There is lycanthropic theme—more obviously so, in the third scenario, ‘Beasts of Gévaudan’. As the name suggests, Bridgette Jeffries’ scenario is set in 1760s and is inspired by real events. The investigators are tasked by the crown—and some by other interested parties—to travel to the region and determine the cause of the attacks. Again, this is a one-shot, its pre-generated investigators each having their motives which should add to the tension as the relatively simple investigation is carried out. The scenario should involve a high degree of action and horror, but ultimately will present the players and their investigators with a moral choice. ‘Beasts of Gévaudan’ has enjoyable historical feel to it and should derail anyone coming to it thinking that it will be like the film, The Brotherhood of the Wolf.
A whole campaign comes under scrutiny in Lisa Padol’s ‘Adapting a Scenario – Our Ladies of Sorrow’. The editor examines the non-Call of Cthulhu modern horror campaign published by the much missed Miskatonic River Press in 2009 in some detail, highlighting some of the difficulties faced in both adapting it to Trail of Cthulhu and to the early nineteen-sixties. It is a highly detailed, often character-focused piece that is worth the time of any Keeper wanting to run the campaign. Or indeed get some idea how to individualise any campaign, although it is very specific to Our Ladies of Sorrow. The issue with the article is that the campaign has been out of print for a decade and unless it is reprinted or a copy can be found on the second-hand market, its contents are not immediate use.
There are just two reviews in Bayt al Azif Issue 02—and they are a huge improvement upon the two reviews in Bayt al Azif Issue 01. First, Stu Horvath discusses Masks of Nyarlathotep in ‘Vintage RPG’. If his reviews in the first issue were slight and image heavy, here the author is given the space cover the history of, as much review, the new edition and it shows in being a better written, more detailed, and interesting article. For veterans of Call of Cthulhu, there will be much here that is familiar, but for anyone new to Call of Cthulhu will nevertheless, this is informative and interesting. The second review is actually of Call of Cthulhu itself, but not of Call of Cthulhu, Seventh Edition. Rather, ‘“It is not dead which can eternal lie…” Game Review: Call of Cthulhu’ is actually a review of Call of Cthulhu, First Edition by J. Eric Holmes, the editor of the 1977 Dungeons & Dragons Basic Set RPG. This is fascinating continuation of Zach Howard’s ‘Clerical Cosmic Horror: The Brief Era of the Cthulhu Mythos as Dungeons & Dragons Pantheon’ from Bayt al Azif Issue 01 and he adds a commentary to the end of the review. Together they provide a contrast between a time when Cthulhu was just beginning to appear in the gaming hobby and its prevalence today.
Jared Smith, the editor of Bayt al Azif conducts two interviews in this second issue. The first, ‘Die Gesellschaft – An Interview with Cthulhus Rus’ is with the team behind Cthulhus Rus—Stefan Droste, Daniel Neugebauer, and Marc Meiburg, whilst ‘Cracking Adventures – An Interview with Lynne Hardy’ is with the Associate Editor for Call of Cthulhu, Seventh Edition. Both are interesting and informative, the one with the team behind Cthulhus Rus only slightly more interesting because it is with players and authors from another Call of Cthulhu community. Jared Smith also contributes another entry in the ‘Sites of Antiquity’ series, this time ‘Temple of Melqart at Marat’ and suggests how the ruined Phoenician temple could be used with the Mythos.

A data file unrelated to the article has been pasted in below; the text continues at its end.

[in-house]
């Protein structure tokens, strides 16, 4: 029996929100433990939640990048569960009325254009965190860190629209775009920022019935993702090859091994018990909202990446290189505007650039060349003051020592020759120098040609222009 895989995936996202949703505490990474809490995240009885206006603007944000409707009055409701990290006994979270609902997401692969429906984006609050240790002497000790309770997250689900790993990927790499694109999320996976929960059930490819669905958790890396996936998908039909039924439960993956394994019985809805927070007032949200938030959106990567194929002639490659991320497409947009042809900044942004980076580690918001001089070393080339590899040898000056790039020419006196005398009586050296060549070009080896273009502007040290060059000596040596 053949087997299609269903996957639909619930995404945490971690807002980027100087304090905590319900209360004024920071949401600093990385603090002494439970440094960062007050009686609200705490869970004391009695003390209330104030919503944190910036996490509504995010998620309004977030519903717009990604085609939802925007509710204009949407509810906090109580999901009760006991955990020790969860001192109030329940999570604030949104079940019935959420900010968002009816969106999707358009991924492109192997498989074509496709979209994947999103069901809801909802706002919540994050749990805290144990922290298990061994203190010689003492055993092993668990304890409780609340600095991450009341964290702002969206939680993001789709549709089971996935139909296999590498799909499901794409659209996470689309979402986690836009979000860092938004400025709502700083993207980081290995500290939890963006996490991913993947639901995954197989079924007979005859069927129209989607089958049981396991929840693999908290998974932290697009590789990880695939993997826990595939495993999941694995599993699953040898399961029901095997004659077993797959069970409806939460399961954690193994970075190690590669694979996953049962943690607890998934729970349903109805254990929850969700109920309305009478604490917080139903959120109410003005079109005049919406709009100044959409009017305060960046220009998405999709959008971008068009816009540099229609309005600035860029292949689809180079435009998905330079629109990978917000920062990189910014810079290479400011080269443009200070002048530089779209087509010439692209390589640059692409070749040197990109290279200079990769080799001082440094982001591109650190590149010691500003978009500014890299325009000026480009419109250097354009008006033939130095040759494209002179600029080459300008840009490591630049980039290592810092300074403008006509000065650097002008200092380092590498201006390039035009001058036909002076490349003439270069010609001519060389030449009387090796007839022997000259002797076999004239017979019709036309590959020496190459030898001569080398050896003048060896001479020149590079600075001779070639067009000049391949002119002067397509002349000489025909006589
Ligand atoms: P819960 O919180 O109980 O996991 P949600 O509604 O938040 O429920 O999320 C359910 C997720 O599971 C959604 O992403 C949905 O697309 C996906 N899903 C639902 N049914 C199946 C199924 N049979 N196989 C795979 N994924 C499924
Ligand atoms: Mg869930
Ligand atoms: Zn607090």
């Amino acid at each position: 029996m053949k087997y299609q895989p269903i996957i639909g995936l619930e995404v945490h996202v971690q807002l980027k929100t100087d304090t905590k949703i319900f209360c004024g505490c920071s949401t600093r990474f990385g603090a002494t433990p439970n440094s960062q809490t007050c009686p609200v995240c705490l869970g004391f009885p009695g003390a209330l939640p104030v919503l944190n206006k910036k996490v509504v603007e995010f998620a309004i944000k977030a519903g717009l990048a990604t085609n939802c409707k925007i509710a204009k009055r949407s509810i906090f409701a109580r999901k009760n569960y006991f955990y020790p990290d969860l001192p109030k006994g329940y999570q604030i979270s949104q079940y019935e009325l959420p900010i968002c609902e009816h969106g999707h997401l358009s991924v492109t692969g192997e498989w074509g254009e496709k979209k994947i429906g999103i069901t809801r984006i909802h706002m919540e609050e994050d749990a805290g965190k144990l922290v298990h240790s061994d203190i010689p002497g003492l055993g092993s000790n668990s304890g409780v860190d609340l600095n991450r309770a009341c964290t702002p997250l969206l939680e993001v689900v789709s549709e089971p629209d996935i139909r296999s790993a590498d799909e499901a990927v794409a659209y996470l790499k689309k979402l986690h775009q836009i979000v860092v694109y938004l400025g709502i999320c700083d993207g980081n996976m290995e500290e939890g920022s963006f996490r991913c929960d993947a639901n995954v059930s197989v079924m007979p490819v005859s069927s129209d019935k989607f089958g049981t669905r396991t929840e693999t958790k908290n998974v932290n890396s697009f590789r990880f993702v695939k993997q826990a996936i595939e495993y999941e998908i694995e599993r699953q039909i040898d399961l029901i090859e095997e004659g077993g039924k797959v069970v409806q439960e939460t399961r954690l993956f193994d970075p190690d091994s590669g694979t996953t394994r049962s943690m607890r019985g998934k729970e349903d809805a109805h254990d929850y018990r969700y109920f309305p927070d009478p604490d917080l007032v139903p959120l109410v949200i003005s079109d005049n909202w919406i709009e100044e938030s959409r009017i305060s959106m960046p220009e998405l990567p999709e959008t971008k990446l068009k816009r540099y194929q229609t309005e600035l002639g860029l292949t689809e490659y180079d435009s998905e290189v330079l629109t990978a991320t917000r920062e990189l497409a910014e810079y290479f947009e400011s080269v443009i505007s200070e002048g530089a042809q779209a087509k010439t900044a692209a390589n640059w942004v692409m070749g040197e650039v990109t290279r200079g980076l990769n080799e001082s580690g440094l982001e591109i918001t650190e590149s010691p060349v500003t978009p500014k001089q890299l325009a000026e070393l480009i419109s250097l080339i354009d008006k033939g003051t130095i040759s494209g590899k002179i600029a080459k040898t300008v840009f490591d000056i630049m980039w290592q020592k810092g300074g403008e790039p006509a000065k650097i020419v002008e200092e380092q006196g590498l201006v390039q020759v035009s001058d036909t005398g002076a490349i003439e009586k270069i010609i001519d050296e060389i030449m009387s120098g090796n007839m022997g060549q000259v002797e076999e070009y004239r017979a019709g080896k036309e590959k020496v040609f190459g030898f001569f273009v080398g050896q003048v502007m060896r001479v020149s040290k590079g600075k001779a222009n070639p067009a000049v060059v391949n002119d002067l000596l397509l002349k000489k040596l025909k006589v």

Rounding out Bayt al Azif Issue 02 is the next part of Evan Johnston’s ‘Grave Spirits’. In Bayt al Azif Issue 01, this story took the central character of a doctor into Red Hook, but it was very much set-up and needed more episodes to develop the story. This part does and so delivers more impact and horror. It will be interesting to see where the story goes.
Physically, Bayt al Azif Issue 02 is a step forward in terms of production values and look. The layout is cleaner, tidier, and not as cramped or fiddly. The images are better handled and the is writing better.
Bayt al Azif Issue 02 is a better issue than Bayt al Azif Issue 01. It benefits from longer articles and a more diverse range of voices. In particular, the content from Cthulhus Rus opens up an aspect of the Call of Cthulhu community which would otherwise be inaccessible to the predominately English-speaking community, and of course, the scenarios are not only well done, but they also highlight Bayt al Azif as a vehicle for scenarios that whilst good, are not necessarily commercial enough to be published by Chaosium, Inc., Pelgrane Press, or a licensee. If there is perhaps an issue with the series it is that many of the articles around the scenario are about Call of Cthulhu rather than for Call of Cthulhu. So, there is no mechanical, historical, or background support for the roleplaying game and that does mean that neither a Keeper nor player has reason to come back to Bayt al Azif Issue 02.
Overall, Bayt al Azif Issue 02 is a good second issue, much improved on the first. Its better sense of professionalism is combined with a good range of voices, scenarios, and articles about Lovecraftian investigative roleplaying.